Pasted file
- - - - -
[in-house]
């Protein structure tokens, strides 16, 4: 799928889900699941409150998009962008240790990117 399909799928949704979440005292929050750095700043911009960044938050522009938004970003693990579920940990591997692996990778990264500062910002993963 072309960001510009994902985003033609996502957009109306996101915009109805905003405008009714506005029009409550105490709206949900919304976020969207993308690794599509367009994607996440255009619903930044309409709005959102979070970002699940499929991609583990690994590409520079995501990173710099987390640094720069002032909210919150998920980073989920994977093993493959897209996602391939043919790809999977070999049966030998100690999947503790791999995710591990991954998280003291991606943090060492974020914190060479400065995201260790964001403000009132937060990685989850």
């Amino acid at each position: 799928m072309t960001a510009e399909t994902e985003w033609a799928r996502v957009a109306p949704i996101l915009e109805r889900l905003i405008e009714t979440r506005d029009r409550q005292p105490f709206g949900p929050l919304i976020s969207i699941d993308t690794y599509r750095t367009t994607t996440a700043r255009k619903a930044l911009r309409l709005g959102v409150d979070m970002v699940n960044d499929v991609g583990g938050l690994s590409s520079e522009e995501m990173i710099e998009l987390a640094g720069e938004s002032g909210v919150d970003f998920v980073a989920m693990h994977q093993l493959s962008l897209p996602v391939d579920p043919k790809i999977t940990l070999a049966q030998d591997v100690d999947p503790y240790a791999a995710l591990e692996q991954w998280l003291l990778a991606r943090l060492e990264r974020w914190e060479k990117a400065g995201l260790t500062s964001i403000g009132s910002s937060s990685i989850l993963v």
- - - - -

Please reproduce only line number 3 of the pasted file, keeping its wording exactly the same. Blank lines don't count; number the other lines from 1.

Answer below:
């Amino acid at each position: 799928m072309t960001a510009e399909t994902e985003w033609a799928r996502v957009a109306p949704i996101l915009e109805r889900l905003i405008e009714t979440r506005d029009r409550q005292p105490f709206g949900p929050l919304i976020s969207i699941d993308t690794y599509r750095t367009t994607t996440a700043r255009k619903a930044l911009r309409l709005g959102v409150d979070m970002v699940n960044d499929v991609g583990g938050l690994s590409s520079e522009e995501m990173i710099e998009l987390a640094g720069e938004s002032g909210v919150d970003f998920v980073a989920m693990h994977q093993l493959s962008l897209p996602v391939d579920p043919k790809i999977t940990l070999a049966q030998d591997v100690d999947p503790y240790a791999a995710l591990e692996q991954w998280l003291l990778a991606r943090l060492e990264r974020w914190e060479k990117a400065g995201l260790t500062s964001i403000g009132s910002s937060s990685i989850l993963v």